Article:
Mossman Gorge and the Atherton Tablelands

It was a bit rainy during our stay in Port Douglas so I figured we'd have an easy day and go have a picnic in Mossman Gorge where the weather was better.  We took the bus from the visitors' centre into the park and started walking along the trail.  When we got to a lookout over the Mossman River we were rewarded with the beautiful view.  The river was stacked with numerous large boulders and the water bounced around against them.
Mossman River
Mossman River
Phil's parents enjoying the Gorge
From there we decided to do the 2 km walk around the surrounding rain forest, and set off on the trail.  It was a beautiful walk; giant trees tangled together, huge boulders, lots of moss, ferns, and mosquitos.  We walked, and walked, and walked.  It was the longest 2 km I had ever walked - I'm pretty sure the distance was wrong.  it was a really pretty walk though and Phil's parents really enjoyed it.  So much for a relaxing day though!
pretty moss 
pretty path
pretty rocks
pretty freest - three of them - all wrapped up together
 That evening we checked out one of Port Douglas's most exciting attractions - the Cane Toad Races! $5 got us admission to the back of a sketchy bar where we watched tourists from all over the world try to race cane toads by blowing at them with straws.  I'm sure the cane toads loved it.  These toads were brought over to Australia to eat the cane beetles, except that they can't jump very high and therefore have a hard time actually getting to the beetles.  Nothing in Australia eats them and their poison glands tend to kill things that try so they've multiplied to the point that there are more than 200  million around the country now.  Good job to whoever thought it was a good idea to bring them over.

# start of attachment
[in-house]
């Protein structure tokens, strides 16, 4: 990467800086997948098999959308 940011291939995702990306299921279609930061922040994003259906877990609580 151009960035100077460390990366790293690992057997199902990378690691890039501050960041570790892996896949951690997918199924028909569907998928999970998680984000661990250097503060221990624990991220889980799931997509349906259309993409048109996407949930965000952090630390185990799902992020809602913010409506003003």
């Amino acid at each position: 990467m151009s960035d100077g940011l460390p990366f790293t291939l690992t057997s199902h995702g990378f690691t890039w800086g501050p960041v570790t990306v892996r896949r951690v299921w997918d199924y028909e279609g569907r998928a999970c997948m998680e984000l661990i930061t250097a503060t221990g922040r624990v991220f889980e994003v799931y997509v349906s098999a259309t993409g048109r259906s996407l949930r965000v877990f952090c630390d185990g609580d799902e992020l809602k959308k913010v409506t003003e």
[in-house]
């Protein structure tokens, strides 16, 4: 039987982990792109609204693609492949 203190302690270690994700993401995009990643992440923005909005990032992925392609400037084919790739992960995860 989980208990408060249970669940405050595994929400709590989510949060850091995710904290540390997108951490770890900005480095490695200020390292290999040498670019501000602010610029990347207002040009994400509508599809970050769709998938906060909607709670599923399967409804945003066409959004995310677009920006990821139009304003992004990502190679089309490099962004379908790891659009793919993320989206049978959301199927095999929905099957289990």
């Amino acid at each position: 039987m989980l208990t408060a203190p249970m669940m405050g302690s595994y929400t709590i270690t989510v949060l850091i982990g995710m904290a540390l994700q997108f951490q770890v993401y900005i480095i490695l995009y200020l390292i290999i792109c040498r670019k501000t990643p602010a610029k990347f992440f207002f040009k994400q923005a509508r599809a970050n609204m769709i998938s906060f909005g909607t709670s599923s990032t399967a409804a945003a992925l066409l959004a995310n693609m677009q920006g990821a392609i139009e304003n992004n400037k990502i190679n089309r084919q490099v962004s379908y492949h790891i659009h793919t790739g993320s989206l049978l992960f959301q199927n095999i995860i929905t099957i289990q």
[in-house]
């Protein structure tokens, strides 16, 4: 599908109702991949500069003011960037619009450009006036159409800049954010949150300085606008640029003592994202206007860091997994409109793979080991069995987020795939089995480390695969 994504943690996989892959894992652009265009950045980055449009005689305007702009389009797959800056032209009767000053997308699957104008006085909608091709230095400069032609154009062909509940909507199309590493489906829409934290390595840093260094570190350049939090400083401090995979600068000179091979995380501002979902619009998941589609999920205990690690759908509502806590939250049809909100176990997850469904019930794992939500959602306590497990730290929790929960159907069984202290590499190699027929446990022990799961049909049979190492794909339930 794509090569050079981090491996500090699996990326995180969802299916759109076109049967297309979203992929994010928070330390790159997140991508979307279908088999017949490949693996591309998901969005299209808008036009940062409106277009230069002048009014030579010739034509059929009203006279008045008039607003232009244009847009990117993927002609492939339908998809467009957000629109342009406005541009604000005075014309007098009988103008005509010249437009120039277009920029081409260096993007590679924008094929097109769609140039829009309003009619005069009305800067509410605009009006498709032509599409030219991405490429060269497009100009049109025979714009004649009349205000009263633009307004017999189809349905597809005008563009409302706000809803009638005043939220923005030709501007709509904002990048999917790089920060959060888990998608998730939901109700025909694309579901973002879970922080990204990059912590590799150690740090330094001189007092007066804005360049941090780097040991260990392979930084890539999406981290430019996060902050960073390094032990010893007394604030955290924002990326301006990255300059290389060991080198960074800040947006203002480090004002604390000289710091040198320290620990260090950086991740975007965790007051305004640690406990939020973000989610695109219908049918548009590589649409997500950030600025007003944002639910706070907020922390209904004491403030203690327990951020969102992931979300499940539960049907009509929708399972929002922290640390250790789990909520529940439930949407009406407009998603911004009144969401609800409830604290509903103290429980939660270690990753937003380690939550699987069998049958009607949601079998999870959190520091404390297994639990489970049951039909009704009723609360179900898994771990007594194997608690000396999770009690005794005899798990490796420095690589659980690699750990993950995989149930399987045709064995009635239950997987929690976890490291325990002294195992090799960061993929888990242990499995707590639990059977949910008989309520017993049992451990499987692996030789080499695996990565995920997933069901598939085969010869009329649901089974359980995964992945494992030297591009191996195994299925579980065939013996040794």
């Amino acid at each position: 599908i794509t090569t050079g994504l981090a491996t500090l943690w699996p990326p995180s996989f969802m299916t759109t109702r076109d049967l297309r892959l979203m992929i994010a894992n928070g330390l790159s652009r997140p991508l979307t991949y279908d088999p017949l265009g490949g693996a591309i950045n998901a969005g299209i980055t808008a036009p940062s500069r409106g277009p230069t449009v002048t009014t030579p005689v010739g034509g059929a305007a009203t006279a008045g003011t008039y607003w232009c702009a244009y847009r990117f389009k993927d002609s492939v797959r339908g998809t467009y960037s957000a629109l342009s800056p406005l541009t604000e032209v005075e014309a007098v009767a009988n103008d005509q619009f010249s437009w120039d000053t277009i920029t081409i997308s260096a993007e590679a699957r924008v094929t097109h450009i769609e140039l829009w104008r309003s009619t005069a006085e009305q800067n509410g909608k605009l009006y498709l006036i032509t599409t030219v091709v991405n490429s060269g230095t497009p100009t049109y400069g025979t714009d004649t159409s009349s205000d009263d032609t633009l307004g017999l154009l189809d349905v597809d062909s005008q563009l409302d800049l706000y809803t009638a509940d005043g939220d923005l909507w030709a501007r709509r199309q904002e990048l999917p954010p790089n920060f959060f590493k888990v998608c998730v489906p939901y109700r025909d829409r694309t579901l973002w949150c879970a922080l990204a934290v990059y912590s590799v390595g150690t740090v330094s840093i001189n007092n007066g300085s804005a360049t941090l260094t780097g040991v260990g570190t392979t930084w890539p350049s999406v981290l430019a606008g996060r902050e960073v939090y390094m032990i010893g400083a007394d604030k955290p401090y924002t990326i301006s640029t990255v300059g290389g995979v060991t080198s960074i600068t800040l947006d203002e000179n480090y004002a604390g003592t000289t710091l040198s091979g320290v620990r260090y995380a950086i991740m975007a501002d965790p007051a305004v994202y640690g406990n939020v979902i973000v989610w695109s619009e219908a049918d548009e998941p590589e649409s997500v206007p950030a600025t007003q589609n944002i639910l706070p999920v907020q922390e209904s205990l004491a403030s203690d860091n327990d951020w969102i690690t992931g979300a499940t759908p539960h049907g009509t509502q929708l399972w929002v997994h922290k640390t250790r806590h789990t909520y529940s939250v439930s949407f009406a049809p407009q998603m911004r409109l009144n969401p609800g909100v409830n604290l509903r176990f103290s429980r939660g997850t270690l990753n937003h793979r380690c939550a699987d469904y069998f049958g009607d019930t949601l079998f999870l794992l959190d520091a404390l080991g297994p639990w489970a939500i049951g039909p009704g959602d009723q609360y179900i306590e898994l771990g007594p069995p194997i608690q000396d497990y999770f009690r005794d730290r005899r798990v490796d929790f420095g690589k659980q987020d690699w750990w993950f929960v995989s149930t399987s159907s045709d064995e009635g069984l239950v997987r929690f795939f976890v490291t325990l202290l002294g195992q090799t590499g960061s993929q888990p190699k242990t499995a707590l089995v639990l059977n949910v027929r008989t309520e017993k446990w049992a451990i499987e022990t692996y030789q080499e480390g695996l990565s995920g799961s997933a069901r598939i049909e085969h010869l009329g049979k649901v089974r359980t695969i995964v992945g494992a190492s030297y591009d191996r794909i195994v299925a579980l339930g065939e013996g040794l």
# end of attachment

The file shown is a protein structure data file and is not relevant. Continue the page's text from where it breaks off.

On our way out of Port Douglas we stopped at Four Mile Beach to enjoy the view.  It didn't disappoint.
Four Mile Beach
Four Mile Beach
Then we drove inland through the Atherton Tablelands.  It was a rainy morning, so a good day to be inside the car.  We stopped for lunch at Tarzali Lakes and went for a very wet walk to see if we could spot some platypus in the wild.  We've tried a few times now to see them, but have always been told they are really shy and avoid humans.  According to this guy the key to seeing them was to talk constantly and their curiosity would bring them out into the open.  I was a bit skeptical, but 10 minutes later one popped its head up to check us out.  He didn't get particularly close, but I think it was good enough to check that one off the list.
bonus turtle
After that, we drove on to see the Waterfall Circuit.  First up was Millaa Milla falls.  It was stunning, and definitely worth mucking through the rain to see.  

Millaa Millaa Falls

Just down the road was Zillie Falls, another spectacular sight.

Zillie Falls
Finally we stopped to see Ellinjaa Falls.  There were a few others in the area, but after seeing these three stunning waterfalls we were happy and ready to call it a day.
Ellinjaa Falls


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